So for Christmas, the in-laws got me a Mora 106 Knife and a 220 Woodsplitter; thanks to my hand deciding to give the world, including myself, the finger, I have not had a chance to actually use them yet, but they needed safe places to live. The 106 comes with something that could be charitably called a “sheath”, but anyone who knows Mora knives knows that thing does not amount to much – it is a one-size-fits-all hard plastic monstrosity meant only to protect the edge during shipping. There is nothing wrong with that – I would rather pay for a good blade than for a nice from-the-factory sheath – but we can do better. And so I did:
I swear, without a drill press, I have no idea how the pros get their lines of rivets to be so perfectly straight… but that is why they are pros and I am some schmuck whacking rocks together in his garage. In any case, yes, I did use a ruler, but apparently my drill bit wandered mid… something.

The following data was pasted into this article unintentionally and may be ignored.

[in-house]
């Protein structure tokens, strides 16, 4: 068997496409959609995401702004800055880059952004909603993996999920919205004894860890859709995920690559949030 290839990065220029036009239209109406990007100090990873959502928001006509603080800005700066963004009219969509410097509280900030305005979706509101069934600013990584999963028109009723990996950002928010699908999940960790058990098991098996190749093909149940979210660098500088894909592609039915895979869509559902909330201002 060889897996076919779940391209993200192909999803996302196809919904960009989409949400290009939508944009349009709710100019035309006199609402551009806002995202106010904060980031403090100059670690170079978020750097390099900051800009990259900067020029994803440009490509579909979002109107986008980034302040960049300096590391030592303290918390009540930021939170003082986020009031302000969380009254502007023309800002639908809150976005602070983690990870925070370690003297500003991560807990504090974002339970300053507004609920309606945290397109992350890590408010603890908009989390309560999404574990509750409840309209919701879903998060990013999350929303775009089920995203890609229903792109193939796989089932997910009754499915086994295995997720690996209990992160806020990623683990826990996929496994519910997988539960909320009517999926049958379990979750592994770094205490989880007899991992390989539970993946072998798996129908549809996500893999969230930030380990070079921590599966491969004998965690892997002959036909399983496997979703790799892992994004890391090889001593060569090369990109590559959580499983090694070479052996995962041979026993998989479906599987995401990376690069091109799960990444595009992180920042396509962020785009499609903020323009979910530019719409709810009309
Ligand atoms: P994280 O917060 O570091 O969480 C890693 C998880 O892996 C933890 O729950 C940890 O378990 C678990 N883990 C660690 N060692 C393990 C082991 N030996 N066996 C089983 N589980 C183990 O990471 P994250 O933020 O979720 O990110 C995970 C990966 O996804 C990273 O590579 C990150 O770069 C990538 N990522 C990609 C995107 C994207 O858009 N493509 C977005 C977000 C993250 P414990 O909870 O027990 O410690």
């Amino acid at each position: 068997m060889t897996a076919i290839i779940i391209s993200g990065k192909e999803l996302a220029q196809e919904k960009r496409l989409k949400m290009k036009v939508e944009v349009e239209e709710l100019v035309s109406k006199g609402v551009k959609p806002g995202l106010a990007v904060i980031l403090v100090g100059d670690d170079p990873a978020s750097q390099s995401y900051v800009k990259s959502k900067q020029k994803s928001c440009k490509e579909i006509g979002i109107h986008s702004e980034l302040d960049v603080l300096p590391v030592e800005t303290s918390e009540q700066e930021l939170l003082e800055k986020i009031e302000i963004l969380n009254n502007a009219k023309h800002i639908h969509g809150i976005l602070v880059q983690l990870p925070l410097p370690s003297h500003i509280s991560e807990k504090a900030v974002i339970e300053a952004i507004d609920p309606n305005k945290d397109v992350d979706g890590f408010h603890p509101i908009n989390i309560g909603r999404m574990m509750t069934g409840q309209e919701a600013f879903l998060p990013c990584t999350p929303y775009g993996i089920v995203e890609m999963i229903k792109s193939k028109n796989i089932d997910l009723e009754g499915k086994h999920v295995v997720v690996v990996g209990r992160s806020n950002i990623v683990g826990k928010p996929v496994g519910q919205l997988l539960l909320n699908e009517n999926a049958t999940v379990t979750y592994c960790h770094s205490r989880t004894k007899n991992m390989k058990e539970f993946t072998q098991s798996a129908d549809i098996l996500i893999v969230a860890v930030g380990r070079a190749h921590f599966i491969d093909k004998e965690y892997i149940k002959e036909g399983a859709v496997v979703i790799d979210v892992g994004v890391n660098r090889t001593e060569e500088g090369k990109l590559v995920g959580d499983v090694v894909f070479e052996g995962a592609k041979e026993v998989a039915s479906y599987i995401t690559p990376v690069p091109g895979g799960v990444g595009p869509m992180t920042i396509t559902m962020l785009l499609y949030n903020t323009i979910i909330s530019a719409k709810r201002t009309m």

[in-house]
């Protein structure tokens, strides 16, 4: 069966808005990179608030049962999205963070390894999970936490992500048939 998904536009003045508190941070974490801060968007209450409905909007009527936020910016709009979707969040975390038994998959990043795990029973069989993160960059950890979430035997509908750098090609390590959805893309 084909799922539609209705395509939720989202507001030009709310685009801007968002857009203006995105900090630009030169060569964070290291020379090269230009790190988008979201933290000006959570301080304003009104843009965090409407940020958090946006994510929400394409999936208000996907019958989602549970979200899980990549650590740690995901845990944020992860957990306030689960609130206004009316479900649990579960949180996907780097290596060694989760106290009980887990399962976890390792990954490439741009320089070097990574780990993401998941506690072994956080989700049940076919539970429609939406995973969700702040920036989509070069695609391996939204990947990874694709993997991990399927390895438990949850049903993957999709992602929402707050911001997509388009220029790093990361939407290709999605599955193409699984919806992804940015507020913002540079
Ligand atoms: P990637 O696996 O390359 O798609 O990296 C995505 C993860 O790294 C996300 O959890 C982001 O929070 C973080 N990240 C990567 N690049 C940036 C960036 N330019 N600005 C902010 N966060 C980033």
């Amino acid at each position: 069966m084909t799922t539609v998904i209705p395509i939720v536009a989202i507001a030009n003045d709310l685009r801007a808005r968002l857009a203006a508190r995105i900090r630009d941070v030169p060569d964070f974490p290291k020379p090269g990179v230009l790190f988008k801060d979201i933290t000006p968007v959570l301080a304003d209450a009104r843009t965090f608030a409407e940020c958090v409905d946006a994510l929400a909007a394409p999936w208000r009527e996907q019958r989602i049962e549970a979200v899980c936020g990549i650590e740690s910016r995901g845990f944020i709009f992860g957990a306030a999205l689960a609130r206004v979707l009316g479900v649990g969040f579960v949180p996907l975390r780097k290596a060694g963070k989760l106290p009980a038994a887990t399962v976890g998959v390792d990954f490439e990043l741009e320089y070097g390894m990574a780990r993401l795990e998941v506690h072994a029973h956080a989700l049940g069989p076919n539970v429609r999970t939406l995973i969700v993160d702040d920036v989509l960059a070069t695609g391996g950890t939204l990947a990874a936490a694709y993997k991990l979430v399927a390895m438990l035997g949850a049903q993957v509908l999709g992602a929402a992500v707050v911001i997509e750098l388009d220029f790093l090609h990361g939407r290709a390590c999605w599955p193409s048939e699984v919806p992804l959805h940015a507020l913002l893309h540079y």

Another factor of Mora design is that they are not likely to stay in their sheaths just through friction, so I helped it out a little. That bubble on the back is a neodymium magnet molded in and then riveted in place. It will not suffice if you were to hold the sheath upside down and shake it, but it keeps it from popping out randomly.
In other news, I apparently need to figure out the tool to remove split rivets.
This one took some thinking… traditional sheaths will not work, so this is more a clip. When you have it out, just slide one handle into its divot, then pop the other one into place; remove by yanking… which is why the edge is towards the rivets.
Moras are, frankly, epic knives, and I am looking forward to using them when I can… and figuring out how to use the 220 at all. At least, for now, they have somewhere safe to live.